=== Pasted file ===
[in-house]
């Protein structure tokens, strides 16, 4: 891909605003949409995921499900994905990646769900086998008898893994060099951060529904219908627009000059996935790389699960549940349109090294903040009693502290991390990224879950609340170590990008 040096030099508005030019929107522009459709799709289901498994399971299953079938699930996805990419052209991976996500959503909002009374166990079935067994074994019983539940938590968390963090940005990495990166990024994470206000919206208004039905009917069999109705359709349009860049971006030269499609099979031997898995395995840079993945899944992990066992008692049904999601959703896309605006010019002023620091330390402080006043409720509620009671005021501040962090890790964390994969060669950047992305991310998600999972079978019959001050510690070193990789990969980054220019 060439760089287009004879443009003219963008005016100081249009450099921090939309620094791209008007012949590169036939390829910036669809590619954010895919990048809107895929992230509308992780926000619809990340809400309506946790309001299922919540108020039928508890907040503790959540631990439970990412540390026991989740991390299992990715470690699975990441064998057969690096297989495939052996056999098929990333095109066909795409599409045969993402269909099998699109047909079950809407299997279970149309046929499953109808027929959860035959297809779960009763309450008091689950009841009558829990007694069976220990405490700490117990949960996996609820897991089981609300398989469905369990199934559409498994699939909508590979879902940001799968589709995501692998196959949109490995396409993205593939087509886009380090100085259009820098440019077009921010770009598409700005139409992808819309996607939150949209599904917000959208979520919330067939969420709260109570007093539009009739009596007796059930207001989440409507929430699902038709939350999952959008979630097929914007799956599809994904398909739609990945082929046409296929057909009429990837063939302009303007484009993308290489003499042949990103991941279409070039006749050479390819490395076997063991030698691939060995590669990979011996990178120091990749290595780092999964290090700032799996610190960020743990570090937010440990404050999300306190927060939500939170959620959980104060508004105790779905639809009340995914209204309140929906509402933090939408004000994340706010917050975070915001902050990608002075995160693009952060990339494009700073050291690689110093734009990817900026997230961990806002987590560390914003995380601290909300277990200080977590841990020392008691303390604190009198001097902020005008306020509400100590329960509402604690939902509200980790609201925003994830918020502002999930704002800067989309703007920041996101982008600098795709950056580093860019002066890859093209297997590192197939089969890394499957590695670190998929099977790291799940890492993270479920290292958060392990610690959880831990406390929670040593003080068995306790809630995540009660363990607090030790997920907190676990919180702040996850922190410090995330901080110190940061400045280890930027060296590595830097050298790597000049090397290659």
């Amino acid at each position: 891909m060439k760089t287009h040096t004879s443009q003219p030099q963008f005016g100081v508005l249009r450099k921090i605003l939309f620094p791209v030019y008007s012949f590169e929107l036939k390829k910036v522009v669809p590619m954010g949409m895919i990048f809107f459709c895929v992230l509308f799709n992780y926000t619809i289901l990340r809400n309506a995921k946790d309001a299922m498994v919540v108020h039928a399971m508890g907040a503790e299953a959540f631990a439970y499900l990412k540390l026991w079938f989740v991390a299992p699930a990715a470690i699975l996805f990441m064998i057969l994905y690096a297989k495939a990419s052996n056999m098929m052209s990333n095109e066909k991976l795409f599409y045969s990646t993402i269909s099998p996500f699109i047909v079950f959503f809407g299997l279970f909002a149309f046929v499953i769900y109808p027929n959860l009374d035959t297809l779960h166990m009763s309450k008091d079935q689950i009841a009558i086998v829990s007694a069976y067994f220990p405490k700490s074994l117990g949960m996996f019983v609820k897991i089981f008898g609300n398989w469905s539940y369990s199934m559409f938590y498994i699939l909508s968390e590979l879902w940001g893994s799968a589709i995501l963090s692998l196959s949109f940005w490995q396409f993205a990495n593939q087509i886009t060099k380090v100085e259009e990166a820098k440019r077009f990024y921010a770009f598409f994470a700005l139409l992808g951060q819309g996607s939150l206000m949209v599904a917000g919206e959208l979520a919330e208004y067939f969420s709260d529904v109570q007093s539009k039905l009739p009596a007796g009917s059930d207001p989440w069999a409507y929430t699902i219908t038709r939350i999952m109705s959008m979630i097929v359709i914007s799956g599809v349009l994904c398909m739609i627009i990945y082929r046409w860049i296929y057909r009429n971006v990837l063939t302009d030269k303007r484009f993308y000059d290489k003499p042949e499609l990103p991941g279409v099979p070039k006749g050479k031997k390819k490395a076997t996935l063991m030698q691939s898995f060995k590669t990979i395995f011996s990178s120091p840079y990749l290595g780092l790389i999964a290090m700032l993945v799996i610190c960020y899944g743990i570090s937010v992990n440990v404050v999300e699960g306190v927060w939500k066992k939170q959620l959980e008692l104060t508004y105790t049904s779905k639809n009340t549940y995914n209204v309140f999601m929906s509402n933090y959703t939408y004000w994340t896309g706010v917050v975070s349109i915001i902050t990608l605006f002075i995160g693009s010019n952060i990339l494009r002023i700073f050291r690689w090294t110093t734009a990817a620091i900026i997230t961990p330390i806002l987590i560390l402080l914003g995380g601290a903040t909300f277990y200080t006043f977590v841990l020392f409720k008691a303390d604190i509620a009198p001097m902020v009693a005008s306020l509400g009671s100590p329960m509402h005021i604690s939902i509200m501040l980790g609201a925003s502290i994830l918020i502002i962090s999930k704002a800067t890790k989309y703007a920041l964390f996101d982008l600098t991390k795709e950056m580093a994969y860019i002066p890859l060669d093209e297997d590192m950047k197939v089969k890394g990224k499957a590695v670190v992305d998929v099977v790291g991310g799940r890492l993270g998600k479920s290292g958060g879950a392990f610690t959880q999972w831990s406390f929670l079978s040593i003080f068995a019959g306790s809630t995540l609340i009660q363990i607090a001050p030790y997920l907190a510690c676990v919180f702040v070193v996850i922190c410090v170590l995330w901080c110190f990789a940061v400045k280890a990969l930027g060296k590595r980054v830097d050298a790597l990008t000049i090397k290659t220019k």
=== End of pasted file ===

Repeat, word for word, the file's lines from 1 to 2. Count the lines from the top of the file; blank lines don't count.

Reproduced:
[in-house]
């Protein structure tokens, strides 16, 4: 891909605003949409995921499900994905990646769900086998008898893994060099951060529904219908627009000059996935790389699960549940349109090294903040009693502290991390990224879950609340170590990008 040096030099508005030019929107522009459709799709289901498994399971299953079938699930996805990419052209991976996500959503909002009374166990079935067994074994019983539940938590968390963090940005990495990166990024994470206000919206208004039905009917069999109705359709349009860049971006030269499609099979031997898995395995840079993945899944992990066992008692049904999601959703896309605006010019002023620091330390402080006043409720509620009671005021501040962090890790964390994969060669950047992305991310998600999972079978019959001050510690070193990789990969980054220019 060439760089287009004879443009003219963008005016100081249009450099921090939309620094791209008007012949590169036939390829910036669809590619954010895919990048809107895929992230509308992780926000619809990340809400309506946790309001299922919540108020039928508890907040503790959540631990439970990412540390026991989740991390299992990715470690699975990441064998057969690096297989495939052996056999098929990333095109066909795409599409045969993402269909099998699109047909079950809407299997279970149309046929499953109808027929959860035959297809779960009763309450008091689950009841009558829990007694069976220990405490700490117990949960996996609820897991089981609300398989469905369990199934559409498994699939909508590979879902940001799968589709995501692998196959949109490995396409993205593939087509886009380090100085259009820098440019077009921010770009598409700005139409992808819309996607939150949209599904917000959208979520919330067939969420709260109570007093539009009739009596007796059930207001989440409507929430699902038709939350999952959008979630097929914007799956599809994904398909739609990945082929046409296929057909009429990837063939302009303007484009993308290489003499042949990103991941279409070039006749050479390819490395076997063991030698691939060995590669990979011996990178120091990749290595780092999964290090700032799996610190960020743990570090937010440990404050999300306190927060939500939170959620959980104060508004105790779905639809009340995914209204309140929906509402933090939408004000994340706010917050975070915001902050990608002075995160693009952060990339494009700073050291690689110093734009990817900026997230961990806002987590560390914003995380601290909300277990200080977590841990020392008691303390604190009198001097902020005008306020509400100590329960509402604690939902509200980790609201925003994830918020502002999930704002800067989309703007920041996101982008600098795709950056580093860019002066890859093209297997590192197939089969890394499957590695670190998929099977790291799940890492993270479920290292958060392990610690959880831990406390929670040593003080068995306790809630995540009660363990607090030790997920907190676990919180702040996850922190410090995330901080110190940061400045280890930027060296590595830097050298790597000049090397290659």